The gang will roll up to my door around 5pm, and for about an hour and a half to two hours I have to provide entertainment, a gift exchange, a Christmas craft (Martha's baby jar snow globes!), and whatever else I come up with — and then dinner around 7.
I like a challenge in the kitchen, so I want to really make a nice extravagant meal, with appetizers, a soup, the whole nine yards. I have one pescatarian in the bunch, but I've only cooked fish once or twice, so would rather do more vegetables or maybe shellfish. I wanted to do a nice fillet roast for the meat eaters, but not sure what else to do.
The biggest issue is that I want to be able to do a lot of the prep work beforehand, since I will have to be entertaining for two hours before the food is served, and can only really run in and out of the kitchen to check in on things. I made a big dinner this past weekend, and by the time everyone was seated and eating, everything was getting cold already! Something I do not want to happen for my office!
I would really appreciate some tips on putting together the meal — fancy, challenging — but I can make ahead, and have hot food on the table even though the food is ready two hours prior!
Thank you so much!
Sent by Kory
Editor: Kory, wow! That is quite a tall order! Our first suggestion (really, the holy all-encompassing rule of dinner parties like these) is do NOT get too ambitious. You can make a fancy, special meal that people thoroughly enjoy while still sticking to recipes you know well.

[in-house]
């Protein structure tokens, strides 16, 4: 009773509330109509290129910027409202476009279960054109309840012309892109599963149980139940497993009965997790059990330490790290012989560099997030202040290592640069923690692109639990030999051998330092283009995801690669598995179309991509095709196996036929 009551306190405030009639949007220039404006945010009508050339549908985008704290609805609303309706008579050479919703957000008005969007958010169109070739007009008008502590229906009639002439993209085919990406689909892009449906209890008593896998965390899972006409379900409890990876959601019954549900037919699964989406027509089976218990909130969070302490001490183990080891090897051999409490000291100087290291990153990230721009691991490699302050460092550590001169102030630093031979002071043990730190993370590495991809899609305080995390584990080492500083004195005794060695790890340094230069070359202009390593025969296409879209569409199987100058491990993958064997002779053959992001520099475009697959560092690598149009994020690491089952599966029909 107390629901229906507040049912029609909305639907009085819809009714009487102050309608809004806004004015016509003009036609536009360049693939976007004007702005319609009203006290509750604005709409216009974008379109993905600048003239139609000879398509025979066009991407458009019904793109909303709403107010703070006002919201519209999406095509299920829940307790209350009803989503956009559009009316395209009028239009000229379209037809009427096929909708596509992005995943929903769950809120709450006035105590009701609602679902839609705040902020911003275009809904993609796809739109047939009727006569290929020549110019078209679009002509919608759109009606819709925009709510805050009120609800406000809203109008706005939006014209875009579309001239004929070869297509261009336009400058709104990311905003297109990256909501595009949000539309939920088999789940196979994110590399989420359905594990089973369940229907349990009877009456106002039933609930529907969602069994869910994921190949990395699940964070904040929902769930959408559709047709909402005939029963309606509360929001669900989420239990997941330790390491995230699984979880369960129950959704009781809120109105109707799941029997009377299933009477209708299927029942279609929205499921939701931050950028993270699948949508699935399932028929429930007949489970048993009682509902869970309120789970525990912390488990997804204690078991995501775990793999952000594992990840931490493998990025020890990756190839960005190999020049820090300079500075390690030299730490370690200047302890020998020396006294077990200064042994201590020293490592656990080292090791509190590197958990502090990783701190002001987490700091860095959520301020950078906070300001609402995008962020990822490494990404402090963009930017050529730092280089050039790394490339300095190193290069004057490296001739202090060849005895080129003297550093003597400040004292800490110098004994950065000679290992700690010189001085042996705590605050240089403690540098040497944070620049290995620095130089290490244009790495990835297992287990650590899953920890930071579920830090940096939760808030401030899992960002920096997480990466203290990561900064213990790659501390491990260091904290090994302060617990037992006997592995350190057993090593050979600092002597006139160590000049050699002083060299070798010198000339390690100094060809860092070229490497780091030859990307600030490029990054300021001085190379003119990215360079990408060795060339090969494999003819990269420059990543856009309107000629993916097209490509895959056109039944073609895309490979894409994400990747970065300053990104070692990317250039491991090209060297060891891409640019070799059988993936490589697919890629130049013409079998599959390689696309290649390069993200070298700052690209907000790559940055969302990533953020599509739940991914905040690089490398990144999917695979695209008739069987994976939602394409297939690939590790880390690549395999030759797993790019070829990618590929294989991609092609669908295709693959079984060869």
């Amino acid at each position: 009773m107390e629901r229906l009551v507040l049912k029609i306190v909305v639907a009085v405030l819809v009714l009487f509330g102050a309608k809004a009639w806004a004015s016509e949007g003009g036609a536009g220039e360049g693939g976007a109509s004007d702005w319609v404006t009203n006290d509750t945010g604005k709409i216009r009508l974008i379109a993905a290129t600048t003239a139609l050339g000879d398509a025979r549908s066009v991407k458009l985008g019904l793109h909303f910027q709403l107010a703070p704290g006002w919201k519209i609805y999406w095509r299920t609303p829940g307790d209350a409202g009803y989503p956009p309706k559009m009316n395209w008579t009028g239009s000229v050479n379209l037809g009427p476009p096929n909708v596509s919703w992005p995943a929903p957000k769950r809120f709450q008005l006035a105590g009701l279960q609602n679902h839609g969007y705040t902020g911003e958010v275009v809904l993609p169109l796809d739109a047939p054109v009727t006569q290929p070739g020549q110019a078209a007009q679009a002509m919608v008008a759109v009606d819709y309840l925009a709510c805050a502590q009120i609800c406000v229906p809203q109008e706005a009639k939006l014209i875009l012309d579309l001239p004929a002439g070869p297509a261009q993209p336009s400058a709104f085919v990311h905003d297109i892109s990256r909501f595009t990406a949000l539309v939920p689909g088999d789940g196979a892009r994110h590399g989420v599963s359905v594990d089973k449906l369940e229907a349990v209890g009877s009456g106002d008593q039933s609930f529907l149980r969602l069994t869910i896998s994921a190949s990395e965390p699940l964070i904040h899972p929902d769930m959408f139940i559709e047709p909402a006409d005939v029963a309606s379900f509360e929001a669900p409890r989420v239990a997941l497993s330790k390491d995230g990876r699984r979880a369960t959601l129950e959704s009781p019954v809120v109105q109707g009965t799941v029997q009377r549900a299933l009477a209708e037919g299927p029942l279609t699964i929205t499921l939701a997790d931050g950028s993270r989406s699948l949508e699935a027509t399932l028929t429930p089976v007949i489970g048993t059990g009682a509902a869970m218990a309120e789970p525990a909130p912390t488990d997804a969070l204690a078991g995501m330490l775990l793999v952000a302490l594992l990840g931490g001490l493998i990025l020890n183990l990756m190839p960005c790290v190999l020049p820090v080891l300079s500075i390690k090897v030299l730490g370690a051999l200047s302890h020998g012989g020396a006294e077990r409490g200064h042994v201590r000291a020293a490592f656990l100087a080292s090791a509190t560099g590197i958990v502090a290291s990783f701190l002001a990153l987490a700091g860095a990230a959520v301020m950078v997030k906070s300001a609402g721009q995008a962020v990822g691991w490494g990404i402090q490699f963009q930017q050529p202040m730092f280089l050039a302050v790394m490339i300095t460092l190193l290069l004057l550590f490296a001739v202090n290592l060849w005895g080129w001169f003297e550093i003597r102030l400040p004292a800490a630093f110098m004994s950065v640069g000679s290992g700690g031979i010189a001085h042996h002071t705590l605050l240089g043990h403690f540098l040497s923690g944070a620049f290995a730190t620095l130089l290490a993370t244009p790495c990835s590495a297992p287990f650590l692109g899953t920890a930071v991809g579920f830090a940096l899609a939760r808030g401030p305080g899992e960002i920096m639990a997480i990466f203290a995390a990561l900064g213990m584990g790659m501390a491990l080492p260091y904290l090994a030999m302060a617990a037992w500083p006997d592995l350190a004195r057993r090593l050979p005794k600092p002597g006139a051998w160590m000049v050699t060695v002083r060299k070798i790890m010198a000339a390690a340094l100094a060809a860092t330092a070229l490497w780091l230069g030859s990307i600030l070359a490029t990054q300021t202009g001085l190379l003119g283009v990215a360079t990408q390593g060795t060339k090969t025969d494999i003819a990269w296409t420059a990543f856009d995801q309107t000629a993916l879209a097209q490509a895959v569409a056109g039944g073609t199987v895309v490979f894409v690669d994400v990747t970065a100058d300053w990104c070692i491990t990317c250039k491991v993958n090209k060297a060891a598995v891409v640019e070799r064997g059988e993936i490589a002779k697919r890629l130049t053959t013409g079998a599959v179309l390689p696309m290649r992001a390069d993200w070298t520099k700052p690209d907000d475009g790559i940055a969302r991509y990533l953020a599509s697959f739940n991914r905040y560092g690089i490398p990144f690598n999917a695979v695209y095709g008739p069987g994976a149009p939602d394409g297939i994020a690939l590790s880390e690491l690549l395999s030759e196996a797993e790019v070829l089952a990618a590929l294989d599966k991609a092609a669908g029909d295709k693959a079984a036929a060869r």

My own personal suggestion, for something like this.
• An appetizer of runny cheese, crackers, and jam or fruit to start while you're doing the craft. Perhaps dab the crackers with jam and cheese so people have easy one-bite appetizers easily to hand. You could also do spiced nuts. All easily done ahead of time.
• If you want to get extra-fancy, try an amuse-bouche. I made this one entirely the day before.
• Start with a salad, like this Orange, Olive, and Fennel Salad. Plate up before your guests arrive and have already out on the table, along with some fresh (storebought!) bread and good butter. Thus your entire first course is done before anyone even gets there.
• For the main meal, what about a polenta bar? You could keep the polenta warm in the crock-pot, and offer a selection of meat and non-meat toppings — even roasted spiced shrimp. This is hearty and comforting, but still rather fancy, for many people! Any ragu (or short ribs, perhaps) can be made ahead of time and reheated in a slow oven that day.
• Close with a cake you've made ahead of time, like this Orange Olive Oil Cake. You could also serve small scoops of really excellent chocolate or lemon ice cream.
Finish with coffee and digestivi in small cordial glasses. (That final shot of something warming and delicious is a really stylish and civilized way to end a meal.)
OK, readers your turn! What advice and recipe suggestions would you offer to Kory?
(Image: Faith Durand)